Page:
7.10 pm: From my workplace in Southwark, south London, I arrange by text message to meet my girlfriend (...)
7.21 pm: I enter Southwark tube station, passing uniformed police by the entrance, and more police beyond the gate. (...)
· they found my behaviour suspicious from direct observation and then from watching me on the CCTV system;
· I went into the station without looking at the police officers at the entrance or by the gates;
· two other men entered the station at about the same time as me;
· I am wearing a jacket "too warm for the season";
· I am carrying a bulky rucksack, and kept my rucksack with me at all times;
· I looked at people coming on the platform;
· I played with my phone and then took a paper from inside my jacket.
8.53pm: Arrested for suspicious behaviour and public nuisance, (...)
10:06pm: I am allowed a call to my girlfriend. She is crying (...)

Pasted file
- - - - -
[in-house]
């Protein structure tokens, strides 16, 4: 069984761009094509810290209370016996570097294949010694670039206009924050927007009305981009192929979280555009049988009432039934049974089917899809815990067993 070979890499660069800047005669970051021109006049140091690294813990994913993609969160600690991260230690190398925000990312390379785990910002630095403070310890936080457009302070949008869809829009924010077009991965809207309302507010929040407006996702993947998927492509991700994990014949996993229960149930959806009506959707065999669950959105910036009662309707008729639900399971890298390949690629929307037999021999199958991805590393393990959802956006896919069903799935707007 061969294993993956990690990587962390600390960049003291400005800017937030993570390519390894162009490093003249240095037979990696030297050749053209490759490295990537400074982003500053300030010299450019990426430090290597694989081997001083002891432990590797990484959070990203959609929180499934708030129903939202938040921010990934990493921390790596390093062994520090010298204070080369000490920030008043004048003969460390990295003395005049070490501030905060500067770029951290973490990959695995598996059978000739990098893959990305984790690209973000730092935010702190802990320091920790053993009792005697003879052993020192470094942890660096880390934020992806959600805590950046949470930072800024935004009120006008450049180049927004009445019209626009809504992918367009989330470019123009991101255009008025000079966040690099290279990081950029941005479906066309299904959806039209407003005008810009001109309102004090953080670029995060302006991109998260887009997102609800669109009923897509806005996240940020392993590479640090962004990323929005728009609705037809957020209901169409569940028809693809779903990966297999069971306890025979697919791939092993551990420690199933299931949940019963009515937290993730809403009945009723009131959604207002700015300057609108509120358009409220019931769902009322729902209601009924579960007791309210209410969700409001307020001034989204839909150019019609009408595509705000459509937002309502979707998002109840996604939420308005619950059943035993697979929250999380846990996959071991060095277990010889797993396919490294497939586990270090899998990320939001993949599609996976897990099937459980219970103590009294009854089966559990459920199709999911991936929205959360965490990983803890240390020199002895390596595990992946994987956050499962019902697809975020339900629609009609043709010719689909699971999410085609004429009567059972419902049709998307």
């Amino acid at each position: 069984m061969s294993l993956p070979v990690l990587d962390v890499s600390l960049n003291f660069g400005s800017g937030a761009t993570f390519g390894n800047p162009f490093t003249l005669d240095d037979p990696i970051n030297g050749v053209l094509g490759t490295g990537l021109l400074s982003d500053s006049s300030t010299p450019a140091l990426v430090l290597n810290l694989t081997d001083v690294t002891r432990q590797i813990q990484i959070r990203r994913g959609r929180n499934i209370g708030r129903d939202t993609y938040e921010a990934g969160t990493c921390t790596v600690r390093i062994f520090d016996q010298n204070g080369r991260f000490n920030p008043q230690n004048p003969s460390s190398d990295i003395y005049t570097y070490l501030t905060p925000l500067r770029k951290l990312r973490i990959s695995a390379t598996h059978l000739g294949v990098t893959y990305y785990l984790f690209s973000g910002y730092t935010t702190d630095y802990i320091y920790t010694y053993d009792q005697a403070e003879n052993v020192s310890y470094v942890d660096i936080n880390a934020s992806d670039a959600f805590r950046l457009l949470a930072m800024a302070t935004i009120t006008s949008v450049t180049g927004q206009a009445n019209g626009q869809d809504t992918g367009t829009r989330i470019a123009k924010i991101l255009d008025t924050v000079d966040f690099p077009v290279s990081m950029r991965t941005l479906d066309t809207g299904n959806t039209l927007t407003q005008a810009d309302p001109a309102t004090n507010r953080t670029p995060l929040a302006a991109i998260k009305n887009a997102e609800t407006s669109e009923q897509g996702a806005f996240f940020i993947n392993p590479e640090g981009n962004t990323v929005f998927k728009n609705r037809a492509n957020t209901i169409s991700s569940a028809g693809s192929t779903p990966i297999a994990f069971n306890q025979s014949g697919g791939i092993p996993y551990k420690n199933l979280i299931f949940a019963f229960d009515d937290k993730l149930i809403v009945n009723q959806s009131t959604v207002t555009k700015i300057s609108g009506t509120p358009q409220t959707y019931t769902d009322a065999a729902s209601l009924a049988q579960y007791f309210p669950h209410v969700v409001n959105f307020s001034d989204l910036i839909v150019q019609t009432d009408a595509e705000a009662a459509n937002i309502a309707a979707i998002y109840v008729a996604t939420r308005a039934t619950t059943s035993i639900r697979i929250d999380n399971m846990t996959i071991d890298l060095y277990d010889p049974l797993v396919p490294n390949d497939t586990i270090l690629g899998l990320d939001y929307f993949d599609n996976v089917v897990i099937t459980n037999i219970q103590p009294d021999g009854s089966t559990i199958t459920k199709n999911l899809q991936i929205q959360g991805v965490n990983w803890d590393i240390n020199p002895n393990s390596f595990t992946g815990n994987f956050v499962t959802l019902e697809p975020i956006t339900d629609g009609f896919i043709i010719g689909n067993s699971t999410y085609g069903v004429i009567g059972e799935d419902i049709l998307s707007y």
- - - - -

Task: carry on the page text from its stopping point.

10:30pm: I am put into an individual police cell. (...)
12:25-1:26 am: Three uniformed police officers search my flat and interview my girlfriend. (...)
On August 31 I arrive at the police station at 9 am as required by bail, with my solicitor. A plainclothes police officer tells us they are dropping the charges, and briefly apologises.
So even though the police consider me innocent there will remain some mention (what exactly?) in the PNC and, if they fully share their information with Interpol, in other police databases around the world as well. Isn't a state that keeps files on innocent persons a police state?